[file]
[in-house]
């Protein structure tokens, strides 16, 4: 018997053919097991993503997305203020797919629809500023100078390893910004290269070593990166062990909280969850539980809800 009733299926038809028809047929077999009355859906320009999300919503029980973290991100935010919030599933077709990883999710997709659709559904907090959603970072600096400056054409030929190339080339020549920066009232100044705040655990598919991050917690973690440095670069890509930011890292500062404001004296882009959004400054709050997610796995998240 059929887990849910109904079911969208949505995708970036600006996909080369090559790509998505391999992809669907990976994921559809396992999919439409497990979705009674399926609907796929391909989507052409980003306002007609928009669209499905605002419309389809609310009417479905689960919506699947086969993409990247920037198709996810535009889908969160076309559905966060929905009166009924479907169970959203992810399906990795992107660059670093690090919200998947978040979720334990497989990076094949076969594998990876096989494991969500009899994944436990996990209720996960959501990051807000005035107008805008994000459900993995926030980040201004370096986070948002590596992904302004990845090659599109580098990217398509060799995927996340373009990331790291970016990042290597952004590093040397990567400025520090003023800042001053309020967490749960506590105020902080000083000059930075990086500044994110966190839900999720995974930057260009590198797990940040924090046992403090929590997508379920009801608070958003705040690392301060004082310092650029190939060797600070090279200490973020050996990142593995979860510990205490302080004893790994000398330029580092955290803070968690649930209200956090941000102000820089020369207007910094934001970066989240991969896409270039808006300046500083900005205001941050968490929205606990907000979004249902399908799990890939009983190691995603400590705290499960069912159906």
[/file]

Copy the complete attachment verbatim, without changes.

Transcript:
[in-house]
């Protein structure tokens, strides 16, 4: 018997053919097991993503997305203020797919629809500023100078390893910004290269070593990166062990909280969850539980809800 009733299926038809028809047929077999009355859906320009999300919503029980973290991100935010919030599933077709990883999710997709659709559904907090959603970072600096400056054409030929190339080339020549920066009232100044705040655990598919991050917690973690440095670069890509930011890292500062404001004296882009959004400054709050997610796995998240 059929887990849910109904079911969208949505995708970036600006996909080369090559790509998505391999992809669907990976994921559809396992999919439409497990979705009674399926609907796929391909989507052409980003306002007609928009669209499905605002419309389809609310009417479905689960919506699947086969993409990247920037198709996810535009889908969160076309559905966060929905009166009924479907169970959203992810399906990795992107660059670093690090919200998947978040979720334990497989990076094949076969594998990876096989494991969500009899994944436990996990209720996960959501990051807000005035107008805008994000459900993995926030980040201004370096986070948002590596992904302004990845090659599109580098990217398509060799995927996340373009990331790291970016990042290597952004590093040397990567400025520090003023800042001053309020967490749960506590105020902080000083000059930075990086500044994110966190839900999720995974930057260009590198797990940040924090046992403090929590997508379920009801608070958003705040690392301060004082310092650029190939060797600070090279200490973020050996990142593995979860510990205490302080004893790994000398330029580092955290803070968690649930209200956090941000102000820089020369207007910094934001970066989240991969896409270039808006300046500083900005205001941050968490929205606990907000979004249902399908799990890939009983190691995603400590705290499960069912159906």